To the editor:
I would like to thank city council candidate Dak Hardwick for taking the lead in an important and necessary process in any election season – the process of differentiation.
In his letter to the editor in the Feb. 15 Alexandria Times, “Amazon would help diversify city’s economy,” Hardwick made it abundantly clear exactly what he would strive for should he be elected – namely a denser, less affordable, less diverse and more corporate Alexandria. That, of course, is the exact opposite of what attracted many of us to Alexandria in the first place.
Is our area hurting so bad economically that we need to offer some set of undisclosed, likely pricey incentives to a corporate behemoth to jam 40,000 to 50,000 new workers into our city of 153,000 people — the densest jurisdiction in Virginia?
Northern Virginia has a strong economy. Our city’s enviable 2.7 percent unemployment rate as of September 2017 is one indication of that. As the New York Times and other media outlets have reported, there are real concerns about Amazon’s workplace culture. Is that the culture we want to be the dominant work culture in Alexandria?
What exactly was offered to Amazon, anyway? Tax breaks are a consistent feature of these types of incentive packages. How much tax “relief” was offered to Amazon? What kind of infrastructure improvements were offered? If Amazon gets a tax break, who would pay for these incentives? Alexandria’s already taxed-to-the max residents?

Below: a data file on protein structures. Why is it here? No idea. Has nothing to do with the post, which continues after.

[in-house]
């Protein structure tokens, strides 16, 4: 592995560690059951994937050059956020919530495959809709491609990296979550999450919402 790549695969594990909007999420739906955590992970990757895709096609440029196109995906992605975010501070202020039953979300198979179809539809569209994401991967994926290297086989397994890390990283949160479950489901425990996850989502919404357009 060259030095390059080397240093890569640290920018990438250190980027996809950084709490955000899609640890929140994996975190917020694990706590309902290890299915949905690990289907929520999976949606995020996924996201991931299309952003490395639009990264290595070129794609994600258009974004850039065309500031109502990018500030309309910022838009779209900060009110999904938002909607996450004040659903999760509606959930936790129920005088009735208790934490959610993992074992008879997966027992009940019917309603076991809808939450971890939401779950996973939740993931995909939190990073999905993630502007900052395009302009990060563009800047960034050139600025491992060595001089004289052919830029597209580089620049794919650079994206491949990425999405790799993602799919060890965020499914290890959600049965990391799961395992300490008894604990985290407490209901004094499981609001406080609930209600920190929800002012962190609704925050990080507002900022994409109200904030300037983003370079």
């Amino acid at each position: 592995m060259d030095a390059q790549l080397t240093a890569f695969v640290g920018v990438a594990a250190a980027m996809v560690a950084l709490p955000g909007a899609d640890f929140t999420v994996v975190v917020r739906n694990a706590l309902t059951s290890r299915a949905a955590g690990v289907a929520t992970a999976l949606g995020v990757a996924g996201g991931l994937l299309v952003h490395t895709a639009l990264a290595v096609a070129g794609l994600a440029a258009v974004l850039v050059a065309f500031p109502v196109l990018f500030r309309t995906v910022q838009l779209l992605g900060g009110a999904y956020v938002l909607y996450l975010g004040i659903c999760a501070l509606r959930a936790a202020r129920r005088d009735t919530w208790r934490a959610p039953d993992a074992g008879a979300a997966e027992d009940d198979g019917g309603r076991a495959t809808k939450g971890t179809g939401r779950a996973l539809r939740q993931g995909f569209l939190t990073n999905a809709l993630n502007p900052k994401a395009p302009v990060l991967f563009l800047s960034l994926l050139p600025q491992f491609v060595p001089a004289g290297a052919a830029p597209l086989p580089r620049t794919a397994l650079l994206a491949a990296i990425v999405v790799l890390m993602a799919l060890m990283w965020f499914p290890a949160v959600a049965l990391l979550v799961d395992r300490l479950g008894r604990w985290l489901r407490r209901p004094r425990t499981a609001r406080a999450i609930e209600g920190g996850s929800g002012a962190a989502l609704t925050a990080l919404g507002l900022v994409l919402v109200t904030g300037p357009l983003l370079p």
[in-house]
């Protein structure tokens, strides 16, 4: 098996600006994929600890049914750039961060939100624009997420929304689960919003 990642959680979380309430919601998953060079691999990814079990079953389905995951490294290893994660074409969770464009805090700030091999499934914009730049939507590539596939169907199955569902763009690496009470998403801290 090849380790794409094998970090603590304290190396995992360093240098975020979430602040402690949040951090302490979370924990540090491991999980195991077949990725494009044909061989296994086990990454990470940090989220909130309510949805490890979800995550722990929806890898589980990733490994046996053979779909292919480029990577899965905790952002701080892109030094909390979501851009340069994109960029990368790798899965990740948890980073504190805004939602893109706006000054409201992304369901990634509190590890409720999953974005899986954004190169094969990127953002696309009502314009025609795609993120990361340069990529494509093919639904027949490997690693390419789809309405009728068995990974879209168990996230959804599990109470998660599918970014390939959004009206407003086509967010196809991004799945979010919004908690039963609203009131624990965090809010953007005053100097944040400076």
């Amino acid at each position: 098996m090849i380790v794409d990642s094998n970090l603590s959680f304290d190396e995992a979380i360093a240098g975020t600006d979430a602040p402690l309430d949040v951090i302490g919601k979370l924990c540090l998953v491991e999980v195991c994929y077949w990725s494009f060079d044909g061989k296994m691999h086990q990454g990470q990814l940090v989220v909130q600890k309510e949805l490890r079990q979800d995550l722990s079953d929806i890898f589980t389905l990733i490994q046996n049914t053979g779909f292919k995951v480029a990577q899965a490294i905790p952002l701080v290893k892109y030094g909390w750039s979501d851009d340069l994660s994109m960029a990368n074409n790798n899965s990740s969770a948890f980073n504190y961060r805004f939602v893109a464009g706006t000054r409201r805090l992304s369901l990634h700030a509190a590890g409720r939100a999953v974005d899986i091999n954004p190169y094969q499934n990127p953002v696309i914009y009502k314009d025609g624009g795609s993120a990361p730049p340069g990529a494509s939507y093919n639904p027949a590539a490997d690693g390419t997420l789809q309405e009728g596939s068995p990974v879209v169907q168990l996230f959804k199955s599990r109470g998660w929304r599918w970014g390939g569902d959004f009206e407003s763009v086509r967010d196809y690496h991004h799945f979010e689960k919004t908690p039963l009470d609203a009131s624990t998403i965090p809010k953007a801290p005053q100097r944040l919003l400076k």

And what would the presence of Amazon do to housing prices and Alexandria’s cost of living? Actually, we don’t have to guess what the impacts would be because we can look at the impact that Amazon’s existing headquarters has had on Seattle’s cost of living, its real estate prices and its homeless population – all have skyrocketed.
Do the current council members, and aspiring new ones, like Hardwick, value diversity? Maintaining our racial, ethnic and economic diversity is something that is at odds with the kind of unchecked high-end development this council is trying to push.
Here is a news flash for people like Hardwick and the current council – being able to afford housing and not be pushed out of our homes by insanely high taxes and rents is a real concern for many of us. More and more, it feels like our own elected city gov – ernment is doing its darned – est to trade in its current residents for richer ones with lower livability standards.
In conclusion, Hardwick has done a service to Alex – andria voters by letting us know where he stands. Will the rest of the candidates be as forthcoming as Hardwick, and will any of them stand up for Alexandrians and our city’s livability?
-Bonnie Petry, Alexandria